COVID-19 is serious, a highly contagious disease that can be, and is, fatal, though in only about 1% of the cases. Hospitalization rates are much higher than that.

But the damage being done to our constitutional rights is far, far greater. The precedent being set, that government can set down rules which would otherwise be unconstitutional because of some ’emergency’ simply leaves it to elected officials to decide just what emergencies outweigh our constitutional rights. Many are already wanting to abridge our constitutional rights under the Second Amendment because some bad people are wrongly using firearms. The New York Times published an OpEd by Parker Malloy, himself a male who thinks he is female, claiming that “Twitter’s Ban on ‘Deadnaming’ Promotes Free Speech.” There will always be such very good reasons to suspend or restrict our constitutional rights, when those rights are left for other people to decide. If the left can somehow ban ‘hate speech,’ what other speech can they ban? The McCain-Feingold Campaign Finance Reform Act actually sought to ban political speech in favor of one candidate or another prior to an election, because, well just because.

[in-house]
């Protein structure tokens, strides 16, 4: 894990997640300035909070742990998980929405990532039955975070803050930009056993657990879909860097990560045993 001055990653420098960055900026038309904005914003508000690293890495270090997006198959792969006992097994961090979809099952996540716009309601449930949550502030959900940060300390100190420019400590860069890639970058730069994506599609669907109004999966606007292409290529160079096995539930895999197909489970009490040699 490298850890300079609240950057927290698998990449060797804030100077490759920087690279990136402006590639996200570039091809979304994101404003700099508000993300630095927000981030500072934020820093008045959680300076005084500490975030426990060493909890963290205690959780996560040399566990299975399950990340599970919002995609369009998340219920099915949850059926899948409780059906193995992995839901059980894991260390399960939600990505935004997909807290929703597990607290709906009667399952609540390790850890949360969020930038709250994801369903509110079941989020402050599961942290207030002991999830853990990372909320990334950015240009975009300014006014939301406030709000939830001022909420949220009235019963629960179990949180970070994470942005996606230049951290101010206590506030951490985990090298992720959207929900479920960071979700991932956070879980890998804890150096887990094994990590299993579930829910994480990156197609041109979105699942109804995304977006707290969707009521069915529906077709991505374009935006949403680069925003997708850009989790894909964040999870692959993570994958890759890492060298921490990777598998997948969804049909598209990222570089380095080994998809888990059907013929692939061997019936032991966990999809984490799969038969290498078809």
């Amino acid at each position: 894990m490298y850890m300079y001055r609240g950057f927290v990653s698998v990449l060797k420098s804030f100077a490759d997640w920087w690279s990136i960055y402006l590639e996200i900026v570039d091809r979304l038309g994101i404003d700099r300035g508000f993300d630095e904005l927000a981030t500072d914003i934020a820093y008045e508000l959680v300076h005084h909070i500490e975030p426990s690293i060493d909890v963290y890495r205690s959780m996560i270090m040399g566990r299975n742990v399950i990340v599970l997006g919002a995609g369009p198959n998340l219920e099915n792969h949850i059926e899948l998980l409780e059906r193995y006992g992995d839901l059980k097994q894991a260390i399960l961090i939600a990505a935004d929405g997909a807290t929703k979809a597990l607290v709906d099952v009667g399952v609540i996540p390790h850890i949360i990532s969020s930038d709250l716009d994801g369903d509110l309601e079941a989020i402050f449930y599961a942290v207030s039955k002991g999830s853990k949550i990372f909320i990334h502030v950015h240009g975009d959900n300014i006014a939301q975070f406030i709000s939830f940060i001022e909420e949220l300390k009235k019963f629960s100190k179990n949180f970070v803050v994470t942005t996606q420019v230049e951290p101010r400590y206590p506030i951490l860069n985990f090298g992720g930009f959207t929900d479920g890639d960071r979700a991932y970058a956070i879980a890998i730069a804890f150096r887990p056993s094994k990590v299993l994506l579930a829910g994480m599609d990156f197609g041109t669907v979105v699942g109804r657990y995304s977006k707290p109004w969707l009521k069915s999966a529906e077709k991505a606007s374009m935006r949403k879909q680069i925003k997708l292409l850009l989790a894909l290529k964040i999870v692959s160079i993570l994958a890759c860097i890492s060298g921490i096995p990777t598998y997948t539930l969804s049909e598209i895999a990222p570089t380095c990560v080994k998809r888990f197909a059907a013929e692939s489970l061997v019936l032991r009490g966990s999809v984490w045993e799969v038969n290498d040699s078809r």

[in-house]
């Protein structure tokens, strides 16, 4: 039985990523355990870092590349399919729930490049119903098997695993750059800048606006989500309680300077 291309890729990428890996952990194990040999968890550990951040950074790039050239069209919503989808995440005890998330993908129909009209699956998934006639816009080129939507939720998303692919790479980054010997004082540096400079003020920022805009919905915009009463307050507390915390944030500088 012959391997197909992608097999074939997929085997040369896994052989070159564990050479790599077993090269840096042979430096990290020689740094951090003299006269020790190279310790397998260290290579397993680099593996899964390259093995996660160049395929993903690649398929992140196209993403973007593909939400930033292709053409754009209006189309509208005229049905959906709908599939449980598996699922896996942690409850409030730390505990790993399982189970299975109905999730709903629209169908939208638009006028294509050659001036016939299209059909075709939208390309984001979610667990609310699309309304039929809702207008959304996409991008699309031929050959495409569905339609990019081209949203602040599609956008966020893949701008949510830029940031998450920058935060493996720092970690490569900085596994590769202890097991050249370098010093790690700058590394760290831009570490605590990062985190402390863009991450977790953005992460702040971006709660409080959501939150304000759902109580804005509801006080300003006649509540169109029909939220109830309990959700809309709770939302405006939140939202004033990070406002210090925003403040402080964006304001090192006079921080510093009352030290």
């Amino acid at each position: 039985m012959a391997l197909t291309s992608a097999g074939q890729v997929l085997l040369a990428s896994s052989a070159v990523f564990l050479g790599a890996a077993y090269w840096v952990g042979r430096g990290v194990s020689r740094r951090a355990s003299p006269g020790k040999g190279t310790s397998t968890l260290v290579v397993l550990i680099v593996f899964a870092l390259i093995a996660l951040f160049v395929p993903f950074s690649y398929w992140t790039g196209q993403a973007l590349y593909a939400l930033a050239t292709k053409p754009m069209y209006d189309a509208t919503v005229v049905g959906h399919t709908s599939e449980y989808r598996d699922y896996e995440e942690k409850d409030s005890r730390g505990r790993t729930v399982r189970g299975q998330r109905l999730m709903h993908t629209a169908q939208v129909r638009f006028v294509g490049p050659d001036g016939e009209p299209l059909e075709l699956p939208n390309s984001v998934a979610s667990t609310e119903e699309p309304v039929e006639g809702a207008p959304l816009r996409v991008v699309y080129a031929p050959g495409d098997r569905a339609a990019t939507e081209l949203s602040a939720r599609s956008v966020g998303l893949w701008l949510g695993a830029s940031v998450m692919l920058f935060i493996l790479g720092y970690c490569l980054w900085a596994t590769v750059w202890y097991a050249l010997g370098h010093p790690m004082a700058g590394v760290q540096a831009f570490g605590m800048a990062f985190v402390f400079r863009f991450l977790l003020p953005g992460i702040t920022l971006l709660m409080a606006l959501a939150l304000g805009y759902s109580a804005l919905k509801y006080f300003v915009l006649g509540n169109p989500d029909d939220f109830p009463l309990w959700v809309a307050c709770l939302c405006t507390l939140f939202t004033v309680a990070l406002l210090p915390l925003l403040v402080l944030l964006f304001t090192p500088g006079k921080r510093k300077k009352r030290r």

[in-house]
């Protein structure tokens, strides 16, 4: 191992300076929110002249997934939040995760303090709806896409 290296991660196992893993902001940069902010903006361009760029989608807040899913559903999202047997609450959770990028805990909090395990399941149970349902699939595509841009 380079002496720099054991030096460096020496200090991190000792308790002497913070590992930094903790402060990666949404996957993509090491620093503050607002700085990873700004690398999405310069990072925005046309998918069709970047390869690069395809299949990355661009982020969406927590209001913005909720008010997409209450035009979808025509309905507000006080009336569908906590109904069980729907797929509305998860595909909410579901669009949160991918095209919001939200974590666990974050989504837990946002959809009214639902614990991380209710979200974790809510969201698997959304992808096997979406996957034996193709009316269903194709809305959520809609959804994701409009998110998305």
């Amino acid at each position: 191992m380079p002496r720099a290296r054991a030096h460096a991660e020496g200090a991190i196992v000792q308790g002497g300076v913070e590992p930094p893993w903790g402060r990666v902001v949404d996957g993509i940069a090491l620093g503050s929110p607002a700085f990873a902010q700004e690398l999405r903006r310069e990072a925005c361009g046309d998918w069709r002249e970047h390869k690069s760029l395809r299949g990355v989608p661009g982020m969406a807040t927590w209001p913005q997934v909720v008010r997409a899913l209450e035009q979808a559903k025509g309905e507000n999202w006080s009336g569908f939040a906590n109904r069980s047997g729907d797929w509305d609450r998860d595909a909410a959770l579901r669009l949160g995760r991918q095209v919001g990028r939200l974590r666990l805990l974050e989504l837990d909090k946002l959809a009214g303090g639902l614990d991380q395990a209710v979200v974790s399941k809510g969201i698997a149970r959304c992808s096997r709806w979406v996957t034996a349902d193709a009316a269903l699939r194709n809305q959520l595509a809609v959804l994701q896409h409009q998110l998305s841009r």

Brave men fought, and died, for our rights. At least six of my known ancestors fought in our Revolution, for the rights they were denied by King George and his Parliament. At least twenty-one of my known ancestors came to these shores, risking their lives on the open ocean in small wooden ships, for the right to worship God as they chose, and not be oppressed by King James and King Charles for not being Anglicans. Can I really support governors restricting our freedom of religion over a disease far less deadly than an ocean voyage to an untamed continent in the 1620s and 1630s?¹

Our great country was founded in danger, by people fleeing tyranny in England, and by brave men and women who risked their lives on the frontier, and in war, yet our political leaders today, primarily but not exclusively Democrats, would have us quaking in fear and trashing the freedoms and liberties for which our ancestors fought and died. We dishonor our ancestors when we allow their sacrifices to be wasted.
¹ – Fifty-one of the 102 passengers on the Mayflower either died at sea or in that first New England winter and spring.